RIGA (Reuters) - The Baltic states and Poland must invest in military infrastructure so they can host troops from other NATO nations for training or in case of crisis, Latvia’s defence minister said on Friday.
Russia’s annexation of Crimea and the conflict in eastern Ukraine have alarmed Latvia, Estonia and Lithuania – like Ukraine, former Soviet republics with Russian-speaking minorities.
NATO's 28 leaders are expected to discuss plans to reassure Poland and the Baltics at a summit in Wales on Sept. 4-5.
Germany’s Angela Merkel, during a short visit to Latvia on Monday, pledged NATO would defend the Baltic states, although it would not send permanent combat troops.
"Any country, including the Baltic states, also Poland, have to strengthen their infrastructure ... so they can host additional troops for training and crisis situations,” Latvia’s Defence Minister Raimonds Vejonis told Reuters.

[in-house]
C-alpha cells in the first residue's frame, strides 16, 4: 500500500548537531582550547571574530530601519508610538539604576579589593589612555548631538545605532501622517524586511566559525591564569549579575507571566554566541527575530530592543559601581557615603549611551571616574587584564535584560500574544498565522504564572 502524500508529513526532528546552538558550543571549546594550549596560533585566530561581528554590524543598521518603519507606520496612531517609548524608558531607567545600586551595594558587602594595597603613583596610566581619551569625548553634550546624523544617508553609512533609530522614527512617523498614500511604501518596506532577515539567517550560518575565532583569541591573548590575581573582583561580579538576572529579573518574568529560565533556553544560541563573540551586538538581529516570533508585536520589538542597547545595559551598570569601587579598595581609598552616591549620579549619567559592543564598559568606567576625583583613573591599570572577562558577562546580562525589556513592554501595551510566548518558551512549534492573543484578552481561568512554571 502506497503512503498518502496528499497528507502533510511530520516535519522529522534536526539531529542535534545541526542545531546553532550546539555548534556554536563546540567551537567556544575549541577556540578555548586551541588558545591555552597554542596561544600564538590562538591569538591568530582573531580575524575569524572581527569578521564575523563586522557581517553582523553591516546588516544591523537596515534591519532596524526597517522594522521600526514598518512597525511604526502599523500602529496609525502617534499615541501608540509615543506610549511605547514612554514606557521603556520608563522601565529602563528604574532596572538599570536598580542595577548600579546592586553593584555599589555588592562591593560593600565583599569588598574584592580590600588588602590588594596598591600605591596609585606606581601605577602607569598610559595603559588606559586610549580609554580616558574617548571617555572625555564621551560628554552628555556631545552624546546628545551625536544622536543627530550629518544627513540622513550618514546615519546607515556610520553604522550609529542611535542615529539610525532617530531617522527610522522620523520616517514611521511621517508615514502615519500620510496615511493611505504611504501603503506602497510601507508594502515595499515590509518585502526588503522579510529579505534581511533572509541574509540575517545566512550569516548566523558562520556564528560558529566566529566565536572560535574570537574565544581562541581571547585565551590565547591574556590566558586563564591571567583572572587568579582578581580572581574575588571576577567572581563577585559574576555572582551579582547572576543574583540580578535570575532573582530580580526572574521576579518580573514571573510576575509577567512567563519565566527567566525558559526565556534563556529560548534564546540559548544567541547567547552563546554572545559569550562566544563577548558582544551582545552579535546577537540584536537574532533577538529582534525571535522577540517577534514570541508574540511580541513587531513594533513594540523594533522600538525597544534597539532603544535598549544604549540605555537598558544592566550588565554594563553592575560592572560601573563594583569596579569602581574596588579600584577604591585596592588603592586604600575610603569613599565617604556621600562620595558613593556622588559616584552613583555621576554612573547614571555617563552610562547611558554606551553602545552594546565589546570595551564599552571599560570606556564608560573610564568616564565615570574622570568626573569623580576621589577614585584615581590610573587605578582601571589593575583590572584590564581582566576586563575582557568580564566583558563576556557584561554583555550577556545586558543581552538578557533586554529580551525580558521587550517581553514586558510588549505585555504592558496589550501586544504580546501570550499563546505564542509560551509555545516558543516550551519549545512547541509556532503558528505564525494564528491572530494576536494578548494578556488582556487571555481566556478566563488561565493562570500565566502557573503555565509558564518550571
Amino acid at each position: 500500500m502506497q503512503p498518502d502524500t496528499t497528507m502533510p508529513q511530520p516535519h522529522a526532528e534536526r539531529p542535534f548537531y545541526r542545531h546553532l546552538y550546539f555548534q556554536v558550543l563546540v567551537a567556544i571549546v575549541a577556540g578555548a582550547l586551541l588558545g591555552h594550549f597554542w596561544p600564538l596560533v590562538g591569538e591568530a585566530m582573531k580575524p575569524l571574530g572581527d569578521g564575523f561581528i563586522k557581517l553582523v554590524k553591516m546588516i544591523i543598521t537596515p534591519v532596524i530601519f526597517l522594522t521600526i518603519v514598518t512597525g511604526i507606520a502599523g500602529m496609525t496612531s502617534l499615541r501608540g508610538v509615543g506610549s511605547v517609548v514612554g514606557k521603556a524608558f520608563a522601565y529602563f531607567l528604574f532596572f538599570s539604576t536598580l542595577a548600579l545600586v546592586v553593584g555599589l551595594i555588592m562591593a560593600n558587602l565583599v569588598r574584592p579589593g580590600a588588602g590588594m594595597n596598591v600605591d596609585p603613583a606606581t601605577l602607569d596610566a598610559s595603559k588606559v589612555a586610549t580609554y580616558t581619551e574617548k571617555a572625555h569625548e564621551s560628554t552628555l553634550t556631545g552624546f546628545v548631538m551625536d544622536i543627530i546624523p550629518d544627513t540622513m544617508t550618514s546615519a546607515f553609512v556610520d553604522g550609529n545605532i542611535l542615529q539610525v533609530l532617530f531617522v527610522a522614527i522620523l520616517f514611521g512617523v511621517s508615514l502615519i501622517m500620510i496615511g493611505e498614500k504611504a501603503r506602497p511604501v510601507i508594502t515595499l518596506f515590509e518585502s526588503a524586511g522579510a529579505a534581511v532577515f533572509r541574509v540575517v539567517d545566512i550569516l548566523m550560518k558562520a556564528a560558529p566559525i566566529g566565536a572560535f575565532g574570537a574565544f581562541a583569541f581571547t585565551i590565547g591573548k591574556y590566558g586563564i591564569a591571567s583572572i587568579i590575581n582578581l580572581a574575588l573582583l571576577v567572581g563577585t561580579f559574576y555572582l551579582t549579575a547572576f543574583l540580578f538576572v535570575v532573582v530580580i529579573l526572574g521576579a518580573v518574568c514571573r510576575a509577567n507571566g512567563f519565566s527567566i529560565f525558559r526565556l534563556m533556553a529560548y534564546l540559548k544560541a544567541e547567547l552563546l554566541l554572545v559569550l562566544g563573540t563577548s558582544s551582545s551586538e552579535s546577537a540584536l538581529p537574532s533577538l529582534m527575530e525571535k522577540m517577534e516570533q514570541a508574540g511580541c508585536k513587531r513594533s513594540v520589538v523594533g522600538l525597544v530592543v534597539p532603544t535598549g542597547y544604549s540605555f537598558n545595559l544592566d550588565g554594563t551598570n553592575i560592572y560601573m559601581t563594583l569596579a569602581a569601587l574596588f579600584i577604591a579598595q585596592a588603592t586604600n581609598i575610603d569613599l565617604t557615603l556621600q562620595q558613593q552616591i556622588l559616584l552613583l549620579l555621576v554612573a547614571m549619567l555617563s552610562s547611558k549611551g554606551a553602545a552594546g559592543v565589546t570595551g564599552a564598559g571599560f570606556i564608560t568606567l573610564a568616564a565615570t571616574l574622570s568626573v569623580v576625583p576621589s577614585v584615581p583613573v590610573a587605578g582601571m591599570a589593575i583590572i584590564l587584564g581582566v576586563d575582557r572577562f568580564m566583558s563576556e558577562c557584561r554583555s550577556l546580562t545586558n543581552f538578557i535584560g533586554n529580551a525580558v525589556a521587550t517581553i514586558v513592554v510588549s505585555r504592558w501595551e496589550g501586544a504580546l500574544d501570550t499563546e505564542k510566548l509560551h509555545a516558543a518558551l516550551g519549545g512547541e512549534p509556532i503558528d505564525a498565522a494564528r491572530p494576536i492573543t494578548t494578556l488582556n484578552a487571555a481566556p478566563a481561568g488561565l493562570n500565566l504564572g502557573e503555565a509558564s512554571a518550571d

In Latvia’s case that would mean investments in Adazi base for ground troops, Lielvarde air base and Liepaja naval base, he said, adding he hoped NATO would contribute to the spending.
Latvia and Lithuania spend respectively just 0.9 and 0.8 percent of GDP on defence but have pledged to meet the alliance's target of 2.0 percent by 2020.
"There is no direct military threat at the moment, but we have to develop our armed forces, we have to create infrastructure, we have to be ready to host representatives of NATO countries if there suddenly is a military aggression," the minister said.
"(Russian forces) carry out aggressive training close to our border, signalling how strong they are. We can’t leave it without reaction."
(Editing by Alistair Scrutton and Andrew Roche)